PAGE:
The RapidPass must be completed the same day you are signed up to donate. Be sure to bring either a printed copy of your pass, or have an image of it on a mobile device or you will be asked to complete the questionnaire again. The RapidPass does not schedule your appointment, be sure to schedule by
visiting redcrossblood.org or calling 1-800-REDCROSS (1-800-733-2767).
THE RED CROSS BLOODMOBILE WILL BE IN THE PRICE RITE DRUG PARKING LOT ON THURSDAY, FEBRUARY 16TH 2017 FROM 12:00 PM - 4:15 PM.
Pet First Aid on the Trail
If you’re an avid outdoors-person, you’ve probably compiled a small first aid kit for yourself that you keep in your daypack. But, have you considered the safety of your four-legged hiking partner? Because so many of us hike with our dogs, reconsider your kit with pet-related ailments in mind. In fact, many of the human first aid products you can find at Price Rite can be utilized in a situation where your dog becomes injured on the trail. Here are a few ideas to restock your pack with:
Gauze and tape
— Dog fur and skin is sensitive to the adhesive on traditional bandaids. Instead, use a roll of gauze secured with some medical tape.
— An infant or dog-sized sock will keep a paw injury covered and a bandage extra secure for the hike out.
— You can administer 1mg of over-the-counter allergy medicine such as Benadryl for insect bites, poison ivy, or other minor, non-life threatening allergic reactions.
— A small pair of scissors can be used to clear longer hair away from a small wound so that you can administer antiseptic and cover it easily.
— You can clean a wound initially with a low-percentage alcohol, then treat with Neosporin or similar ointment before wrapping to optimize healing.
— Winter hikes can sometimes result in a chapped nose or paws. To soothe irritated skin, rub some Vaseline (or chapstick, in a pinch) on the affected area.
Along with these essentials, you can include the contact information of your nearest 24-hour emergency vet, in case that’s where you need to drive after safely reaching the trailhead. You can find all of these products here in our new pharmacy!
Tips For Preventing Ski Injuries This Winter
Whether you’re a regular at Bridger Bowl, an expert at Big Sky or trying on your first pair of skis this winter, preparing yourself for ski season in Bozeman is a serious business — especially if you’re looking to avoid injury. Some common injuries downhill skiers experience revolve around the knee area, usually in the form of an MCL (medial collateral ligament) or ACL (anterior cruciate ligament) tear. These injuries often occur by an imbalance of weight, landing from a jump in poor form, or a skier trying to stand in hopes of preventing a fall. Aside from being painful, these mistakes can result in surgery and prevent you from hitting the slopes for a long time — if ever again. Here are some easy steps you can take to best prepare and preserve your body for a successful ski season —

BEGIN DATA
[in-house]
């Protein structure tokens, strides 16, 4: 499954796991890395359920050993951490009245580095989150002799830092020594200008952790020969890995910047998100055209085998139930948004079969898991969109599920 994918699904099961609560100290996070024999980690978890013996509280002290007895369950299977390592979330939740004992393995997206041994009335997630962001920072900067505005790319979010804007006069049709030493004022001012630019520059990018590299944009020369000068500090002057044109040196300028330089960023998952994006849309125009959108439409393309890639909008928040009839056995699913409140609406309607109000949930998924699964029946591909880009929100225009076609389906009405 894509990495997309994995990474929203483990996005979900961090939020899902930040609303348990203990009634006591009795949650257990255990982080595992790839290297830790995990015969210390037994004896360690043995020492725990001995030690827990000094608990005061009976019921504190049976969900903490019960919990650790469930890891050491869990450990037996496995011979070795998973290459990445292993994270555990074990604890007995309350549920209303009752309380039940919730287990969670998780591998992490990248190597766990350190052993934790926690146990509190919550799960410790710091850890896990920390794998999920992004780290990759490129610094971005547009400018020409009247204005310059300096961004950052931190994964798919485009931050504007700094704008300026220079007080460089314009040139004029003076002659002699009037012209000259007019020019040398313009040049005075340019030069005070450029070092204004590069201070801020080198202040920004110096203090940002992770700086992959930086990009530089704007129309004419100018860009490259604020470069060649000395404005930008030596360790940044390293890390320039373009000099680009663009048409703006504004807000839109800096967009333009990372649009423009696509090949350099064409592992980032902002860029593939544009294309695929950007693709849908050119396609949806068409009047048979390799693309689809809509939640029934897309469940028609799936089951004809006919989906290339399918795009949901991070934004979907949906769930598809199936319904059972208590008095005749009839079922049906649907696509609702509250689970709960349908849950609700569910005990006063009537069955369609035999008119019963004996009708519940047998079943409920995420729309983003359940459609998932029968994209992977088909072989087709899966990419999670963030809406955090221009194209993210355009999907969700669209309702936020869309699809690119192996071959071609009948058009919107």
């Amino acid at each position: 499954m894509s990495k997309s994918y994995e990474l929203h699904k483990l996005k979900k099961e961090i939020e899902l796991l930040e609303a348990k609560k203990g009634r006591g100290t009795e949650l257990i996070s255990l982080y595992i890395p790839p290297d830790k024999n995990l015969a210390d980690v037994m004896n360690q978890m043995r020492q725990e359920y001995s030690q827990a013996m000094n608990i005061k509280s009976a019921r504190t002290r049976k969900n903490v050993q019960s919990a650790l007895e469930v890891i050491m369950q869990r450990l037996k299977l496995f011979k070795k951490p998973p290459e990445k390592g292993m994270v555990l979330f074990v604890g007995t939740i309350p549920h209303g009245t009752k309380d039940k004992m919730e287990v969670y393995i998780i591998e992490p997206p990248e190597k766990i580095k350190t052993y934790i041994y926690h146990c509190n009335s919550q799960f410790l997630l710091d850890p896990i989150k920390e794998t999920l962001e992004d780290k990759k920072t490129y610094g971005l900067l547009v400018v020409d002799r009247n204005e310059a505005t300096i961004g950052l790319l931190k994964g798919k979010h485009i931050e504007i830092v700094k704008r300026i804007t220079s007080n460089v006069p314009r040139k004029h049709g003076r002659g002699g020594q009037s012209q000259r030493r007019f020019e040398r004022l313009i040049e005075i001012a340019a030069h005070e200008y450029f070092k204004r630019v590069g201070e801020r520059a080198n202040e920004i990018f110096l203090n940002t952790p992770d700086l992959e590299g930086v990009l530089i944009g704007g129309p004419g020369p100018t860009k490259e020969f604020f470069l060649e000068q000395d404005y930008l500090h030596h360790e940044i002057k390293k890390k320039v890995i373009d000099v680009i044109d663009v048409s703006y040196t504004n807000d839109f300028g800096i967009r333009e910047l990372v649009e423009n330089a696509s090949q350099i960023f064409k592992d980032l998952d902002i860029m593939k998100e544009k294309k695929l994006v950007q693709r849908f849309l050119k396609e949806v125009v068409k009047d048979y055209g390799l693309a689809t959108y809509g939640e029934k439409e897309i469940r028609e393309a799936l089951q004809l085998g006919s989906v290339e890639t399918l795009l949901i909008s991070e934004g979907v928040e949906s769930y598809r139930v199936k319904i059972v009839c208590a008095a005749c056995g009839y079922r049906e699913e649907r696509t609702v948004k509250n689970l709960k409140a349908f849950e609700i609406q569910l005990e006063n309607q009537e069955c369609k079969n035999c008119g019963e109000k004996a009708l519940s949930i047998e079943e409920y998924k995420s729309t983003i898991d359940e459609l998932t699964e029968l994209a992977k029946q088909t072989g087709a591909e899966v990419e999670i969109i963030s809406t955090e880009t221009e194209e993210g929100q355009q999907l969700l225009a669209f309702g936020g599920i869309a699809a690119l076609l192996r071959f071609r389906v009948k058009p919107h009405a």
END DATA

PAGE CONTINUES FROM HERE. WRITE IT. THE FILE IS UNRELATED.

Whether you are nursing a recent injury or trying to prevent a new one, Price Rite’s Pharmacy staff would be happy to help you find knee braces, ace bandages, hot or cold packs and other supplies to ensure you have a happy and healthy ski season this year.
- Skiing, particularly downhill, is an extreme mountain sport and conditioning your body for not only the ride, but the altitude is crucial. There are a lot of personal training facilities here in Bozeman who offer ski conditioning courses to get you started, but basically a healthy amount of cardio and building your quads, hamstrings and other muscles around your knees is good preparation.
- Preparing for your ride involves choosing the right equipment. If you’ve never skied before, many retailers can help you find the gear. Whether your style is alpine, all-mountain, freestyle, back country or downhill there are different curvatures, waists, lengths — even different styles for men and women.
- Like any high-intensity sport, you need to warm your muscles — especially in our cold, mountain climate. You are much more likely to obtain an injury with cold, stiff and inflexible joints. Do some simple stretches while you’re warming up the car, such as squats, side plank and hip flexors.
- While on the mountain, always maintain good form. While this practice may come naturally for those who live and breathe powder, if you took a couple seasons off, or are unsure of your skill level after a long summer, it might be a good time to work on your ski form on a bunny slope or with a refresher class.
- While basking in the euphoria of a great day on the mountain, remember that your body needs time and energy to recover. Stretching again or using a foam roller on your muscles can help the recovery process. Keep a snack and extra bottle of water in your car to remind yourself to stay hydrated on your ride home.
December 14, 2016
Healthy Holidays for You!
The holidays may be a source of many special memories…. And also temptation, stress, and oversize expectations may throw you a curve ball or two. How can you possibly maintain your balance through it all, let alone stay healthy?
Check out these 7 tips for a healthier holiday:
1. Beat the bugs.
Add “flu shot” to your to-do list, unless of course you’ve already gotten it done. Also, wash your hands often for at least 20 seconds. Lots of germs can easily “leap” from hands to nose and mouth—not to mention from you to other people.
When you fly or ride a bus or train, use a disinfectant wipe on armrests, tray table and latch, air vent, and seatbelt buckle. Also, drink plenty of fluids while traveling—try for 8 ounces of water each hour. Moist airways are less susceptible to viruses and bacteria(1, 2)
2. Stay active.
And by active we don’t mean just shopping or wrapping presents! At the very least, put on some holiday music and dance! This may not be the best time of year to start a new exercise routine, but don’t let exercise go by the wayside. And when flying, be sure to move around the cabin every 60 to 90 minutes(1)